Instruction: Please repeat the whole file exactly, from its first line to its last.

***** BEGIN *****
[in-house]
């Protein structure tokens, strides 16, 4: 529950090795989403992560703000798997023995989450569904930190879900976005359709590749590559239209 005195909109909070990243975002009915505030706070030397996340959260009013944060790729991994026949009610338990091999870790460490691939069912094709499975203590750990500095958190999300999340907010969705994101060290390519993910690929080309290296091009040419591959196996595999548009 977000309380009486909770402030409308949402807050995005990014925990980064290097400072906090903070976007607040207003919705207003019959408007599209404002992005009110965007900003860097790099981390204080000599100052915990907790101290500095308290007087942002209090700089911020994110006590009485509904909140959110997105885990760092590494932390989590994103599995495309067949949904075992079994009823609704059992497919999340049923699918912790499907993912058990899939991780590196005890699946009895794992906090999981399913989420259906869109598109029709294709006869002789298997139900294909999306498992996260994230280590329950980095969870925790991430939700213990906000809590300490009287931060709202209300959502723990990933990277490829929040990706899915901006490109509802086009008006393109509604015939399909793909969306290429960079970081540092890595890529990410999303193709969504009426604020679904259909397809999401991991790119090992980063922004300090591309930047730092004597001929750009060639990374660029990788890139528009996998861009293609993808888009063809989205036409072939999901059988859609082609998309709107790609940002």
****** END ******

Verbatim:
[in-house]
């Protein structure tokens, strides 16, 4: 529950090795989403992560703000798997023995989450569904930190879900976005359709590749590559239209 005195909109909070990243975002009915505030706070030397996340959260009013944060790729991994026949009610338990091999870790460490691939069912094709499975203590750990500095958190999300999340907010969705994101060290390519993910690929080309290296091009040419591959196996595999548009 977000309380009486909770402030409308949402807050995005990014925990980064290097400072906090903070976007607040207003919705207003019959408007599209404002992005009110965007900003860097790099981390204080000599100052915990907790101290500095308290007087942002209090700089911020994110006590009485509904909140959110997105885990760092590494932390989590994103599995495309067949949904075992079994009823609704059992497919999340049923699918912790499907993912058990899939991780590196005890699946009895794992906090999981399913989420259906869109598109029709294709006869002789298997139900294909999306498992996260994230280590329950980095969870925790991430939700213990906000809590300490009287931060709202209300959502723990990933990277490829929040990706899915901006490109509802086009008006393109509604015939399909793909969306290429960079970081540092890595890529990410999303193709969504009426604020679904259909397809999401991991790119090992980063922004300090591309930047730092004597001929750009060639990374660029990788890139528009996998861009293609993808888009063809989205036409072939999901059988859609082609998309709107790609940002």